We were curious about the Swinomish Channel and I had wanted to visit La Conner for many years so we decided to skip another crossing of the Strait of Juan de Fuca and play motor boat for a while.
We had lovely sunny weather for the trip. The channel was relatively easy to navigate and depths averaged about 22 feet. We enjoyed the scenery and tried to identify some waterbirds using a guide we bought in Mystery Bay.
The current rushing past the dock at La Conner marina was impressive but, other than my trying to overcompensate for it with too much speed, it didn't cause us any particular problems.
We made several walking tours of La Conner, choosing to have dinner at the pub. We watched part of a pool league competition and were offered some excellent homemade bread by one of the friendly participants.
The next day we toured the Quilt and Textile museum in the Gaches mansion. We enjoyed the old place but had to spend some time later unbending our ears after the onslaught from a enthusiastic, but extremely talkative, quilting volunteer.
We were greeted by the sight below on the way back to the boat.
We're not always goofing off. George spent some time on the to-do list by installing struts to hold our solar panels in a horizontal position. We have learned by experimentation that we can often gain several amps by changing the angle of the panels.
We made one small purchase at a local shop. We were charmed by "The Little Boat of You and Me" poem which now hangs in the saloon where we can read it often.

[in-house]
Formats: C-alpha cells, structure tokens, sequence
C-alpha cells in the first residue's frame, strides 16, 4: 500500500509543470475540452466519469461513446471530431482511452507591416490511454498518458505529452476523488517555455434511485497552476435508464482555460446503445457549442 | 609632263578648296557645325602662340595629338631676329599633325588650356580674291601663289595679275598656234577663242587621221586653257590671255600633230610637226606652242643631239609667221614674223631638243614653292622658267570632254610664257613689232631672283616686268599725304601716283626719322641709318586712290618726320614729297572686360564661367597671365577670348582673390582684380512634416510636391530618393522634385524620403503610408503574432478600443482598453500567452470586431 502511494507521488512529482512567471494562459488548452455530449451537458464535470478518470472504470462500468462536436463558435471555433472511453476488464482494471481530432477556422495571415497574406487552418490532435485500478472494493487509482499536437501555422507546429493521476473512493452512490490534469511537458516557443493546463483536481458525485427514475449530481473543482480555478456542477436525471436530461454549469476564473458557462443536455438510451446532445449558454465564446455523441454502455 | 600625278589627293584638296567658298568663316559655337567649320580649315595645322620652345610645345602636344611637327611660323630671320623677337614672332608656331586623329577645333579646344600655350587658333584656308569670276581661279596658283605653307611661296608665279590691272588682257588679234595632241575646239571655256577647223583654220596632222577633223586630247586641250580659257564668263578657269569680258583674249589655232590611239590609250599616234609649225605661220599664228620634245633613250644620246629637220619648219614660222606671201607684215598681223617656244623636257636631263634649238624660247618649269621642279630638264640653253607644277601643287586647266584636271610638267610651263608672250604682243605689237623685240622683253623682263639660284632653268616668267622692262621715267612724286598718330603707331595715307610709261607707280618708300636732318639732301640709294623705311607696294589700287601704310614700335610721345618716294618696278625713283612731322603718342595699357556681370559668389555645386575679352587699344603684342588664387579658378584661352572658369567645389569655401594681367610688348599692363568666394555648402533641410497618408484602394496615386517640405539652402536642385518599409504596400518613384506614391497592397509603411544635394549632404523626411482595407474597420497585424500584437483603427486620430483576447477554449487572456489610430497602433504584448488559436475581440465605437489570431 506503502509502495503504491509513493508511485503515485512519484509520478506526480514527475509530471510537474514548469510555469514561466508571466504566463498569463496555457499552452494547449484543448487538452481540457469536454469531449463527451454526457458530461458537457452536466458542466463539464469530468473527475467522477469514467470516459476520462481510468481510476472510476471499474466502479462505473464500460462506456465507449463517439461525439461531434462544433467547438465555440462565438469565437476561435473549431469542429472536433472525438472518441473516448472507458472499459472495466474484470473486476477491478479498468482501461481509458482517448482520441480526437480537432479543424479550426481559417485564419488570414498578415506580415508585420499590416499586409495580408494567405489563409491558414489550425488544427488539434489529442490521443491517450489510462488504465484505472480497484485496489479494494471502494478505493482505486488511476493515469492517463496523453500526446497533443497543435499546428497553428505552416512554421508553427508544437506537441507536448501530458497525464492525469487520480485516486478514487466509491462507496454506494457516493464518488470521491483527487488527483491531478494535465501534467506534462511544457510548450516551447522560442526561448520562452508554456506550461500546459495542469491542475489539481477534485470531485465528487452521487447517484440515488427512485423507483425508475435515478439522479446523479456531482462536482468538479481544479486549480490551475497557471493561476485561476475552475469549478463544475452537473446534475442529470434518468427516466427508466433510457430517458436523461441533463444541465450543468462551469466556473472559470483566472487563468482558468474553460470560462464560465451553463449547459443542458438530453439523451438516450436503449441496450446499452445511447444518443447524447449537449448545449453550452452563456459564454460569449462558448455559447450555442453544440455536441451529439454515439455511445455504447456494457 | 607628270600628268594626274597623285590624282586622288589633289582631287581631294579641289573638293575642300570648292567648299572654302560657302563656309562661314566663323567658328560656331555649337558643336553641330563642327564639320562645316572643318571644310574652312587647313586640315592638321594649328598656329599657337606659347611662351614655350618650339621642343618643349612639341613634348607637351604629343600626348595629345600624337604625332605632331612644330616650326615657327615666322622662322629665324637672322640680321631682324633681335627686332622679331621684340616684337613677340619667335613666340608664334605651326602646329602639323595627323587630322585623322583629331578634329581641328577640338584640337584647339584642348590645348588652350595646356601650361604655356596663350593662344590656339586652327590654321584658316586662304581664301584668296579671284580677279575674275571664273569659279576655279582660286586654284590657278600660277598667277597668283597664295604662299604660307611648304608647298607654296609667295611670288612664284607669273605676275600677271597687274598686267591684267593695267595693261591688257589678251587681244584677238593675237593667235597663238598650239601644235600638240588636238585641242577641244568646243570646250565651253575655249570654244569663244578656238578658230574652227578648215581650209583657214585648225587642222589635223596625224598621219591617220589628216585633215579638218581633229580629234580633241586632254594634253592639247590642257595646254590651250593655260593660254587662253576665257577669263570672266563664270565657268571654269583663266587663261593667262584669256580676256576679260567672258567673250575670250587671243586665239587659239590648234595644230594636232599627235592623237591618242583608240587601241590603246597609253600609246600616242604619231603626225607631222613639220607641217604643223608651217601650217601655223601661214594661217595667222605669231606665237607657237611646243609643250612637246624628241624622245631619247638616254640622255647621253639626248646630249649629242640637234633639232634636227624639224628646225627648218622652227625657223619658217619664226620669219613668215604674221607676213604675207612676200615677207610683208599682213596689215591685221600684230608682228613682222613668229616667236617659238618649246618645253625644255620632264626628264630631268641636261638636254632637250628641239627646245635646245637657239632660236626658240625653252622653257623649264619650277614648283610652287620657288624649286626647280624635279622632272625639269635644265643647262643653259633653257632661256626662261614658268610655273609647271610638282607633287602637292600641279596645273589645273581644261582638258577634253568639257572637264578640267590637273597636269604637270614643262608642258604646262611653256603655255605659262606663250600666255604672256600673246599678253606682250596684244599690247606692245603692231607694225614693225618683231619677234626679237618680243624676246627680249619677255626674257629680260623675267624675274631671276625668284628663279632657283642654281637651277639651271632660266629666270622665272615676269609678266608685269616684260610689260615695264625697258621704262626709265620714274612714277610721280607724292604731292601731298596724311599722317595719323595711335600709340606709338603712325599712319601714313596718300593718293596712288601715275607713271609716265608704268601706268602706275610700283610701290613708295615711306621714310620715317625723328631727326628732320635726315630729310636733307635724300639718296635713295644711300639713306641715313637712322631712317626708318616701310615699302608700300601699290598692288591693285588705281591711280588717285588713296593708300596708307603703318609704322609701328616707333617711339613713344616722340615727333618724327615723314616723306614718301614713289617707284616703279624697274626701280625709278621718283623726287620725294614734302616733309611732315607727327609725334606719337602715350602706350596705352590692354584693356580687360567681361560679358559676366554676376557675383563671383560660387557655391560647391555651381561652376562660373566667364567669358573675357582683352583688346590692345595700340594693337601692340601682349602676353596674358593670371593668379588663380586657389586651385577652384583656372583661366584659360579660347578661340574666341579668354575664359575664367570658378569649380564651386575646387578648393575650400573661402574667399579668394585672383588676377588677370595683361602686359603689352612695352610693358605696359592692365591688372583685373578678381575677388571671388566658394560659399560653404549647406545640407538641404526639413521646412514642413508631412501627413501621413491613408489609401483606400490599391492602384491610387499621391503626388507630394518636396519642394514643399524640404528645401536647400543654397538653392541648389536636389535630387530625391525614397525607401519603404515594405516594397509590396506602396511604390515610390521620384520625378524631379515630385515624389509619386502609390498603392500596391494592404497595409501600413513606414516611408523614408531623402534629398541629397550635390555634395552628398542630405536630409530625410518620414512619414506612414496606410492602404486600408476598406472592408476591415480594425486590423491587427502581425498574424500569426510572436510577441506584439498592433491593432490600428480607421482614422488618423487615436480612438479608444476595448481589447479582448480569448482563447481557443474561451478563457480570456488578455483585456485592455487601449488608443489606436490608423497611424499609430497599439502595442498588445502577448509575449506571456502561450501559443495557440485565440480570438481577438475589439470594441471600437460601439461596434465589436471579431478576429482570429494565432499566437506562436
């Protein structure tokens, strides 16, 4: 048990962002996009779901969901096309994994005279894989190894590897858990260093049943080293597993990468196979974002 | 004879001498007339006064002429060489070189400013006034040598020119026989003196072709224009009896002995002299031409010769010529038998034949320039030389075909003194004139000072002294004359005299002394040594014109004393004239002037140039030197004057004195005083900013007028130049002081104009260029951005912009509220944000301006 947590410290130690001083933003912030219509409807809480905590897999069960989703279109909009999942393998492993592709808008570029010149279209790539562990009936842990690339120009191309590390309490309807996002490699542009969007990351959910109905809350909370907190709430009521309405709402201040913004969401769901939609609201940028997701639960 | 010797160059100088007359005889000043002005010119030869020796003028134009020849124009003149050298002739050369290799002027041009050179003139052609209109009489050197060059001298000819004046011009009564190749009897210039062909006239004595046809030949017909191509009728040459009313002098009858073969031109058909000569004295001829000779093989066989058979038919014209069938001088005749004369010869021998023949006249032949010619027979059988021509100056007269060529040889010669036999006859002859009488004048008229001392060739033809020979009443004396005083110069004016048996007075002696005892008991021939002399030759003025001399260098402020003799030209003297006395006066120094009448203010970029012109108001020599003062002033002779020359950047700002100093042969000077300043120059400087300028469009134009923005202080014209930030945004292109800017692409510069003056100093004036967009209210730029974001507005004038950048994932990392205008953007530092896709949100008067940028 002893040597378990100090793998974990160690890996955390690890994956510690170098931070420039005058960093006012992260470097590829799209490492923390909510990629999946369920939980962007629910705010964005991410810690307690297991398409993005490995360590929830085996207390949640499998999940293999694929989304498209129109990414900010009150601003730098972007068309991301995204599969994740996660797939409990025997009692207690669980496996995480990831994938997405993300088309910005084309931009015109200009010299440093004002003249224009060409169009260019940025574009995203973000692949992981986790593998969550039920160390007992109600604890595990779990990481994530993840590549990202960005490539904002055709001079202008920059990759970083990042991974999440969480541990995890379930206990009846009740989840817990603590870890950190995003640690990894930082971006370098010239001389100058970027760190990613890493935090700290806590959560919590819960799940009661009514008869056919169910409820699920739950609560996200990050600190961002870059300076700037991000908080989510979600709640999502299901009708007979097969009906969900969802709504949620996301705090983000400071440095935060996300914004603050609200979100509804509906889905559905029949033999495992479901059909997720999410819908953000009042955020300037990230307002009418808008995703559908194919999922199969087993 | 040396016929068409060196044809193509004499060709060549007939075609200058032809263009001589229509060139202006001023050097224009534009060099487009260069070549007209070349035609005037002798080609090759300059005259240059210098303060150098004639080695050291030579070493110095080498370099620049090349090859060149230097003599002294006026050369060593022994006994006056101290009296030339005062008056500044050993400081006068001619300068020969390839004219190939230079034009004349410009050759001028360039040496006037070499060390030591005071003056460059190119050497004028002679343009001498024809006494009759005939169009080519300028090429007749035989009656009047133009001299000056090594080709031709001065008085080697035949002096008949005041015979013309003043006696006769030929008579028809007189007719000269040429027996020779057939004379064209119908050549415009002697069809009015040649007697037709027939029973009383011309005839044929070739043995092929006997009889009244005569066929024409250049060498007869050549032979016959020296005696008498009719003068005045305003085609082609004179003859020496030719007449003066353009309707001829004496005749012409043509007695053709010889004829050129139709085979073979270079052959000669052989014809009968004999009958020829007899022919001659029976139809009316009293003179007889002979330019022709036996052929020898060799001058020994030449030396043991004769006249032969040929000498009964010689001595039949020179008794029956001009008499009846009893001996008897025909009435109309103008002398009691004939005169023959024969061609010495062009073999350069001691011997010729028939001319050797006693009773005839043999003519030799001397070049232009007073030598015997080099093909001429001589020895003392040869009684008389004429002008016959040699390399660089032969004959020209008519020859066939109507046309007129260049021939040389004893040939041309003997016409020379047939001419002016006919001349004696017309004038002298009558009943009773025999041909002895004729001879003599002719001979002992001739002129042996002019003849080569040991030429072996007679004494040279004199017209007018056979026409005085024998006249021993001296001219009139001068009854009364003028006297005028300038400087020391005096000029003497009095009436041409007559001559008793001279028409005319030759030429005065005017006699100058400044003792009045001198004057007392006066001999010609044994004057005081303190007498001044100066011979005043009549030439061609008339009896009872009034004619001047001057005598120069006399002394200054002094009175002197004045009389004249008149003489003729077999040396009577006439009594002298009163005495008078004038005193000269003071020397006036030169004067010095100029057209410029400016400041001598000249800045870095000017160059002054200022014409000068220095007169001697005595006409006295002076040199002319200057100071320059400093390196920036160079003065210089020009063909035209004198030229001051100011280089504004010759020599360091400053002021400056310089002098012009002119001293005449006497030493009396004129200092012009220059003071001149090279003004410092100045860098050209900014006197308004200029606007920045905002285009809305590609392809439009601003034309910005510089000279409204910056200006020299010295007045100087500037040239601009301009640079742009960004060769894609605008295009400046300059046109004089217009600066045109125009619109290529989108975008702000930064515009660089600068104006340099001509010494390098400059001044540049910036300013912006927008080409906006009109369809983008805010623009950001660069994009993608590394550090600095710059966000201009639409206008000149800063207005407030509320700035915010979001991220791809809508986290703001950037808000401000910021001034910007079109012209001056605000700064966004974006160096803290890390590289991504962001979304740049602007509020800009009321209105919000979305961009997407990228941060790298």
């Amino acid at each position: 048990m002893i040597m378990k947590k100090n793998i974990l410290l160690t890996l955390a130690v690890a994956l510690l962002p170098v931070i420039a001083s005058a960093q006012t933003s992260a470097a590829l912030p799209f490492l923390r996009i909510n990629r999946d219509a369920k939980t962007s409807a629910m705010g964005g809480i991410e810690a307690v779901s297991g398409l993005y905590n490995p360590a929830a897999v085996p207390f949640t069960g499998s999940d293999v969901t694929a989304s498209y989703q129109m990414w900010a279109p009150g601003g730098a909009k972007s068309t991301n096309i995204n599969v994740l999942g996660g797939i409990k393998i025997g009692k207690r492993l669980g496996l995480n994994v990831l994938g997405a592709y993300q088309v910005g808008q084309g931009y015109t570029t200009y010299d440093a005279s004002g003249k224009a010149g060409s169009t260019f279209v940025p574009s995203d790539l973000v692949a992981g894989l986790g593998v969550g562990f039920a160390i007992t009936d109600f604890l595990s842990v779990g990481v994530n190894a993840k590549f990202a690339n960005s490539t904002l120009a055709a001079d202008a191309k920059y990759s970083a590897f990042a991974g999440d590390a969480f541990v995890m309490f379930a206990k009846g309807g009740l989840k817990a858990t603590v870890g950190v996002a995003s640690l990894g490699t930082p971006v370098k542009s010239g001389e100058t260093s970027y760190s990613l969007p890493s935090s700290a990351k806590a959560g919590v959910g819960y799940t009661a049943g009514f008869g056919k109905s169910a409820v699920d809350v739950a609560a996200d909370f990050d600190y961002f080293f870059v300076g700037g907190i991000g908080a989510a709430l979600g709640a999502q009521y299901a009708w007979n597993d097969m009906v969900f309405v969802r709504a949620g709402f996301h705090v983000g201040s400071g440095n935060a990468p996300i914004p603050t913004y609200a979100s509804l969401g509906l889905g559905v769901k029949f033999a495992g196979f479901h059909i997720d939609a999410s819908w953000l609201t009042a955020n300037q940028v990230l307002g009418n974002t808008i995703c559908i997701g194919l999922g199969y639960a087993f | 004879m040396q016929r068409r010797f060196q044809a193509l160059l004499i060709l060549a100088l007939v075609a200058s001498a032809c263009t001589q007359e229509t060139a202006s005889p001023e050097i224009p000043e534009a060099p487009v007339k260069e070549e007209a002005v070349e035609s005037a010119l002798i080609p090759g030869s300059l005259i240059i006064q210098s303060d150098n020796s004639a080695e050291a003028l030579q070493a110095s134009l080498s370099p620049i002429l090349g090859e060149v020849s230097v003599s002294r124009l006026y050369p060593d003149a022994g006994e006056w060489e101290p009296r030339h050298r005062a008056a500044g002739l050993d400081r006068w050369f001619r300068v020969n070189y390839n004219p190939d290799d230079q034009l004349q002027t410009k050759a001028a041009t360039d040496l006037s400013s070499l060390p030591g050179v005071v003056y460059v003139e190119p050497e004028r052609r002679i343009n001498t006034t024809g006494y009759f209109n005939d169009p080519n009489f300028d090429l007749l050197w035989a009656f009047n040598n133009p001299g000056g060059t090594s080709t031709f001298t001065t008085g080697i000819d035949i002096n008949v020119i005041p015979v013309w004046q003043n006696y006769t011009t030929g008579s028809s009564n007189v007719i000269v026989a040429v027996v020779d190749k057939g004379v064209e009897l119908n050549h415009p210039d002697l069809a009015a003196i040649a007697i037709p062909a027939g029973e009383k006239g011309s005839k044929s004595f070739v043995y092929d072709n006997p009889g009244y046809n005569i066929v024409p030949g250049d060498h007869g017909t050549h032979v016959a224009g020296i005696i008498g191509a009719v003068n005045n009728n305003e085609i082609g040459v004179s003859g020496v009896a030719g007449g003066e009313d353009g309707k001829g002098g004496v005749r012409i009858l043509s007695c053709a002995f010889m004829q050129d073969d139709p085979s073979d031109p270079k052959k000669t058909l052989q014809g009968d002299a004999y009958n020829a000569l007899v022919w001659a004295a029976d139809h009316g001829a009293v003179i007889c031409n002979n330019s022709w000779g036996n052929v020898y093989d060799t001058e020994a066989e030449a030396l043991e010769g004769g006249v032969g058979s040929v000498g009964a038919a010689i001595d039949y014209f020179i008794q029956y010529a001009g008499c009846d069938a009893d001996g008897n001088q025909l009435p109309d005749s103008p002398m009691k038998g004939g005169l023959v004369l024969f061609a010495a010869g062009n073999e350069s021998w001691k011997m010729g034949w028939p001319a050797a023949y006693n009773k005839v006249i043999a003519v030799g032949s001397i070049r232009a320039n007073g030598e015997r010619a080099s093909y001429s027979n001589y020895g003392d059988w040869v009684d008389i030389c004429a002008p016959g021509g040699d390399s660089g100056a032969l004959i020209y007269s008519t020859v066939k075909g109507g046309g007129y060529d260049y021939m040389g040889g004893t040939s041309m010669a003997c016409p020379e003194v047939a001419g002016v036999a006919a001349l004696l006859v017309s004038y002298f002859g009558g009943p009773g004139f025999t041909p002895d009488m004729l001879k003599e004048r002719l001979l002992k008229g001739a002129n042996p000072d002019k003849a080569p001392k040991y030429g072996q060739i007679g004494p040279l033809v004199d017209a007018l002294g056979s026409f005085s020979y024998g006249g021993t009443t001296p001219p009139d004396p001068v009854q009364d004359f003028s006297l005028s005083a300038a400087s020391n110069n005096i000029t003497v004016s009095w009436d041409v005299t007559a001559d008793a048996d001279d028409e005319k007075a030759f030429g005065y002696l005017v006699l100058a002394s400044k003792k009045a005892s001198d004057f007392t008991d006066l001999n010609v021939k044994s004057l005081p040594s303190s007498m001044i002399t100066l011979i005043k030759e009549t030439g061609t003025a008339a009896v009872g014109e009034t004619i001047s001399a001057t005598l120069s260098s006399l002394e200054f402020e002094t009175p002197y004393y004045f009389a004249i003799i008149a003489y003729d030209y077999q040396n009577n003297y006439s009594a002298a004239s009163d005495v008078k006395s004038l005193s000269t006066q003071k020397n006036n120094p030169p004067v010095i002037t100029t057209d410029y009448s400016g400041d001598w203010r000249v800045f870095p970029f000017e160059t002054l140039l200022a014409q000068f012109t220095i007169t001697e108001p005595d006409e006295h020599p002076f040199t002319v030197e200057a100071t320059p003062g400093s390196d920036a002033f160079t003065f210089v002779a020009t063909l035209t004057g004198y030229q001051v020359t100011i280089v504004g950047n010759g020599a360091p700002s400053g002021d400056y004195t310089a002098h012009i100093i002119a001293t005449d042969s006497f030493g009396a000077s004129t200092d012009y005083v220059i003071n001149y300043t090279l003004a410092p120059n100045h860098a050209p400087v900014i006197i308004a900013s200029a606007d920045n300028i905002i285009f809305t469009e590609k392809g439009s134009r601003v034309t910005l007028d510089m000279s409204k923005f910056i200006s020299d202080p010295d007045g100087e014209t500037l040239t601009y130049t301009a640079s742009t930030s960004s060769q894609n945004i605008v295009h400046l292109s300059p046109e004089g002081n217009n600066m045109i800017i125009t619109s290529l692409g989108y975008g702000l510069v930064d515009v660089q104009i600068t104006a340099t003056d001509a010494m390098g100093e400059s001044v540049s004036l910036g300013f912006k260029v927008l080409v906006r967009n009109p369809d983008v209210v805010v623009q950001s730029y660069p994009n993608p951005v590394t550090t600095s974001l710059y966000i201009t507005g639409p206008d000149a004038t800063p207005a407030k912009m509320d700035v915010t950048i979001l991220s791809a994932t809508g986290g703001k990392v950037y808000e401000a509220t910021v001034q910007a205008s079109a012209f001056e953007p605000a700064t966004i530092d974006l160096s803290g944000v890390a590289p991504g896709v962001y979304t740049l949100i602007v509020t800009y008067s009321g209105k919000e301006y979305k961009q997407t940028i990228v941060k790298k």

We navigated the southern part of the Swinomish Channel the following day. This part was at times much shallower than the northern parts with only three feet of water beneath our keel for much of it.
Once we cleared the channel and the shallow part of Skagit Bay, we poled out the drifter and ran downwind to Langley.
We had wanted to visit Langley again since our first visit in 2002. We had a smaller boat that time and were shoehorned into a tiny slip inside the marina. One of the most memorable moments was when the habormaster kicked our fenders back up onto the deck and said, "You won't need these, they won't fit anyway". Fortunately for us, this time we were allowed to dock at the end of the one of the piers.
We had breakfast at The Braeburn the next morning and highly recommend this restaurant. Afterward we tried to sail in light air and finally gave up and motored once we reached Puget Sound. We spent a rolly night at anchor in Kingston and traveled to Brownsville then Blake Island the following day.